President Trump’s imposition of trade tariffs – especially on steel – is causing major financial and planning headaches within the self-storage construction industry and stoking fears it could harm developments in the long run.

From builders to lenders, officials say tariffs are forcing developers to re-calculate the costs of projects, sometimes adding 5 to 10 percent to final cost estimates, largely due to higher steel prices used for the frames, doors, siding and other components of facilities.

“We’re seeing a lot people coming back to us to re-work (the numbers),” says Terry Campbell, general manager of self-storage lending at Live Oak Bank in North Carolina. “We always have contingency costs built into (financing plans), but we’ve basically had to double our contingencies. The tariffs are definitely having an impact.”

Grin and bear it

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To date, builders say most developers are proceeding with planned projects, despite the higher prices for steel, which have jumped about 30 percent over the past year.

“People are still building,” said Wayne Woolsey, president of Kiwi II Construction, which installs the steel frames for new facilities. “They figure that, after all the planning and everything else, it’s less expensive to push forward than to wait.”

But the fear is that many developers may be “sitting on the sidelines,” nervously eyeing the market and building-material prices and preferring to hold off on future projects.

Nerves of steel?

“I’m worried about a slowdown,” said John Bull, owner of John Bull Builders LLC in Oregon. “We still have projects. There’s still a lot of work in the pipeline. But I’m worried about what comes after that. It’s not a good thing. People are getting nervous. The prices are getting higher and people are having to jump through a lot of hoops to get things done.”

Caesar Wright, president of Mako Steel, a California framing company, said it’s been frustrating dealing with domestic steel suppliers, who now have more leverage to negotiate better prices for themselves, now that many foreign steel suppliers are hobbled with higher tariff-related costs.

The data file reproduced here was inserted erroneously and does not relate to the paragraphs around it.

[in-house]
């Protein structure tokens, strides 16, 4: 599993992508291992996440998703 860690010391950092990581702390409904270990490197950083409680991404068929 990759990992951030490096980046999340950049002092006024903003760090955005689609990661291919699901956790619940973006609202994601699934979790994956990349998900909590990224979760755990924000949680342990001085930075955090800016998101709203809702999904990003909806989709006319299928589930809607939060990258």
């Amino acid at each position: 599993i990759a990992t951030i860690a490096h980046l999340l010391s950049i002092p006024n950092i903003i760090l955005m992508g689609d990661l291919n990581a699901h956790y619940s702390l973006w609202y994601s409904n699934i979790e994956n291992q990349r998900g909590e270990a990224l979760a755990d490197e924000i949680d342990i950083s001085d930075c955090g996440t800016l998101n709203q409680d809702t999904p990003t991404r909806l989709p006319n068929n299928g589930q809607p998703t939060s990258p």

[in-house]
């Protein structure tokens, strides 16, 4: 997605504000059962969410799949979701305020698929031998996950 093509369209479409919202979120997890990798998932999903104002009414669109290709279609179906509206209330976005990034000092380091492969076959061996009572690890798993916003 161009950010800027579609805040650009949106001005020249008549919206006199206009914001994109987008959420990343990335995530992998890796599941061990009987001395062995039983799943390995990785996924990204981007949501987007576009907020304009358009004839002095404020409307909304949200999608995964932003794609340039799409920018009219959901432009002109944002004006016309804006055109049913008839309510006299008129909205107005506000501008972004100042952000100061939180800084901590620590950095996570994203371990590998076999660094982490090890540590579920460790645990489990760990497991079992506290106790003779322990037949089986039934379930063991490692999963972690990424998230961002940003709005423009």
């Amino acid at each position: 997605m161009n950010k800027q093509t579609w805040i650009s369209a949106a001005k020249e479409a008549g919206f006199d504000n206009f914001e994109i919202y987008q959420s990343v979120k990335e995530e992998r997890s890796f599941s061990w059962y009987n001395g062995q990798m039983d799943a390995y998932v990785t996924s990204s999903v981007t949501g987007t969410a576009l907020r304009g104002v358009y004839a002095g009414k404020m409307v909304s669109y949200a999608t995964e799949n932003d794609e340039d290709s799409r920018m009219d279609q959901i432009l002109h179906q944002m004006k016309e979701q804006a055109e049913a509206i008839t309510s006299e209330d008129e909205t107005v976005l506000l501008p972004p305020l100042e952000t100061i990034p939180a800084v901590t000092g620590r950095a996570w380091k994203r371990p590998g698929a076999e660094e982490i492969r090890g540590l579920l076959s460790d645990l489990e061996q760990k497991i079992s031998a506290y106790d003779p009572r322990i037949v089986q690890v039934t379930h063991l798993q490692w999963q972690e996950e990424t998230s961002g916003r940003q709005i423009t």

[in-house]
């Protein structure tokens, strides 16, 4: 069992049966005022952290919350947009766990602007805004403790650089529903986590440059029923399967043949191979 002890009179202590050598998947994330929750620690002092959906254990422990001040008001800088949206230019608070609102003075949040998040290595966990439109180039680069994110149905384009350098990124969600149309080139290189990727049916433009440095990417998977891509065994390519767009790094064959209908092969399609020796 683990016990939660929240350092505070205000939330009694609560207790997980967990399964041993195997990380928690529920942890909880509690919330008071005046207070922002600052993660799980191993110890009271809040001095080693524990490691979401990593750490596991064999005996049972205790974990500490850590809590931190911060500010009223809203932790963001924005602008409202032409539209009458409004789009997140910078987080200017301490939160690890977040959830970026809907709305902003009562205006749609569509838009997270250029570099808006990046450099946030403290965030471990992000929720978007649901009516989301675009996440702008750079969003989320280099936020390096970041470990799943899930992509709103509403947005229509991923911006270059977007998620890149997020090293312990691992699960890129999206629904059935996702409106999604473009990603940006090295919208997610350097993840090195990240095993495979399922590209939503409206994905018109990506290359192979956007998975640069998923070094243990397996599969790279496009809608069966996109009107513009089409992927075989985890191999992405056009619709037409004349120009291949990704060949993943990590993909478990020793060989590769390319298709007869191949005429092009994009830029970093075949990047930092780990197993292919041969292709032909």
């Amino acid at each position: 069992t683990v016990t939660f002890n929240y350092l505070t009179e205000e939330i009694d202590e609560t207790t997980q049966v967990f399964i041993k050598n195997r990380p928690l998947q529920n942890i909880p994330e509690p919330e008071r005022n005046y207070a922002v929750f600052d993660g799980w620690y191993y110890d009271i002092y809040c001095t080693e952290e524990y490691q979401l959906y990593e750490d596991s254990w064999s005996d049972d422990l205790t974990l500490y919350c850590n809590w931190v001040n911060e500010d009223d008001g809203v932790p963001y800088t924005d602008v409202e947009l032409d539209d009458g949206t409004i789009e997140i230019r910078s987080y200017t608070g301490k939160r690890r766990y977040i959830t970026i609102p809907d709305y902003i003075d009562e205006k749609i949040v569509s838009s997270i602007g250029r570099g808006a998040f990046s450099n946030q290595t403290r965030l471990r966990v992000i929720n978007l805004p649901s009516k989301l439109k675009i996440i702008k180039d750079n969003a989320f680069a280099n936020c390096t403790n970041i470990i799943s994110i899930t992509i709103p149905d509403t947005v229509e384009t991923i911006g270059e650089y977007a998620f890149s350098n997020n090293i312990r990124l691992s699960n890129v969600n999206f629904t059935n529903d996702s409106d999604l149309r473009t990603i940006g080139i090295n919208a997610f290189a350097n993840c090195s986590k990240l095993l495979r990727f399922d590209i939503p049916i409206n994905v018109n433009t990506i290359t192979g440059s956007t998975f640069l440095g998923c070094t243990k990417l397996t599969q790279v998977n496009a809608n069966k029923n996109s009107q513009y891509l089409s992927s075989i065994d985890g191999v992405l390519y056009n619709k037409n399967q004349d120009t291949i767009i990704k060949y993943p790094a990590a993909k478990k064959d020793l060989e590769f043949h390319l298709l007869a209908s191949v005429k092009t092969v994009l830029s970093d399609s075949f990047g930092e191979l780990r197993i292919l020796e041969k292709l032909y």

“It’s a form of domestic greed,” Wright said of higher prices being charged by U.S. suppliers. “But what can you do? The demand for steel is high, the supply is low. It’s been a challenge.”

That’s going to cost you

The Trump administration’s steel tariffs, targeting mostly Chinese steel, were imposed earlier this year and they had an immediate impact, Wright said. But he said those in the construction industry noticed steel prices slowly rising beforehand, with just the “mere talk of tariffs” making the markets jittery and driving up prices on speculation, he said.

“Just the threat of tariffs led to higher prices,” he said.

Bull, of John Bull Builders, said domestic steel prices have gotten so high that he’s reached out to foreign steel suppliers in countries not effected by the tariffs, such as those in Australia, in an attempt to find better deals. He said he hasn’t had much luck.

A hard road ahead

Campbell, of Live Oak Bank, said it will probably take until early next year for supply-chain problems to iron themselves out. U.S. steel makers simply couldn’t ramp up production fast enough to meet demand after the tariffs were imposed, he said, and steel suppliers in countries not hit by tariffs also needed time to increase production and ship products to new markets.

He said buyers of steel product must be careful. They may find what they think are good deals, but the quality of the steel may not be as good. “There may be better prices out there, but you have to be on guard,” he said.

Benjamin Hagedorn, vice president of development at NorthPoint Development, a self-storage developer based just outside of Kansas City, confirmed that it’s “getting tough” in terms of financial planning for new self-storage projects.

“It’s something that impacts every deal we do,” he said of higher steel prices. “It hits the expected rate of return on all deals.”

Jay Fitzgerald